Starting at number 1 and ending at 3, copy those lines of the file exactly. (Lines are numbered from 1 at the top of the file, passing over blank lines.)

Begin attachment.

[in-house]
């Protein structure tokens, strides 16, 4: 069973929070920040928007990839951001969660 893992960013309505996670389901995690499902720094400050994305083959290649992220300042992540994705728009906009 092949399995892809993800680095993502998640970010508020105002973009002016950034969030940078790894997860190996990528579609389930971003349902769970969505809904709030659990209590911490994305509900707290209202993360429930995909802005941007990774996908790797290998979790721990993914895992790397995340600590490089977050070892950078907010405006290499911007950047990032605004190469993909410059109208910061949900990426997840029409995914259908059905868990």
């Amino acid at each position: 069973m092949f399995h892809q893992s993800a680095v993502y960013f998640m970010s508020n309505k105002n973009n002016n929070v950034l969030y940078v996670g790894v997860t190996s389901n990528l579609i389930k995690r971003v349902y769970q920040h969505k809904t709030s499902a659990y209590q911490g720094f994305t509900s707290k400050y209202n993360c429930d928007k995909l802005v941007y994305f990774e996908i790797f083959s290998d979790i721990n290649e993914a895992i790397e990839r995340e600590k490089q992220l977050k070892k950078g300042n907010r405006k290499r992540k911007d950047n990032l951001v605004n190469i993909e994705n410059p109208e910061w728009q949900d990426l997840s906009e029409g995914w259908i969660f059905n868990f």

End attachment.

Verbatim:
[in-house]
């Protein structure tokens, strides 16, 4: 069973929070920040928007990839951001969660 893992960013309505996670389901995690499902720094400050994305083959290649992220300042992540994705728009906009 092949399995892809993800680095993502998640970010508020105002973009002016950034969030940078790894997860190996990528579609389930971003349902769970969505809904709030659990209590911490994305509900707290209202993360429930995909802005941007990774996908790797290998979790721990993914895992790397995340600590490089977050070892950078907010405006290499911007950047990032605004190469993909410059109208910061949900990426997840029409995914259908059905868990």
């Amino acid at each position: 069973m092949f399995h892809q893992s993800a680095v993502y960013f998640m970010s508020n309505k105002n973009n002016n929070v950034l969030y940078v996670g790894v997860t190996s389901n990528l579609i389930k995690r971003v349902y769970q920040h969505k809904t709030s499902a659990y209590q911490g720094f994305t509900s707290k400050y209202n993360c429930d928007k995909l802005v941007y994305f990774e996908i790797f083959s290998d979790i721990n290649e993914a895992i790397e990839r995340e600590k490089q992220l977050k070892k950078g300042n907010r405006k290499r992540k911007d950047n990032l951001v605004n190469i993909e994705n410059p109208e910061w728009q949900d990426l997840s906009e029409g995914w259908i969660f059905n868990f």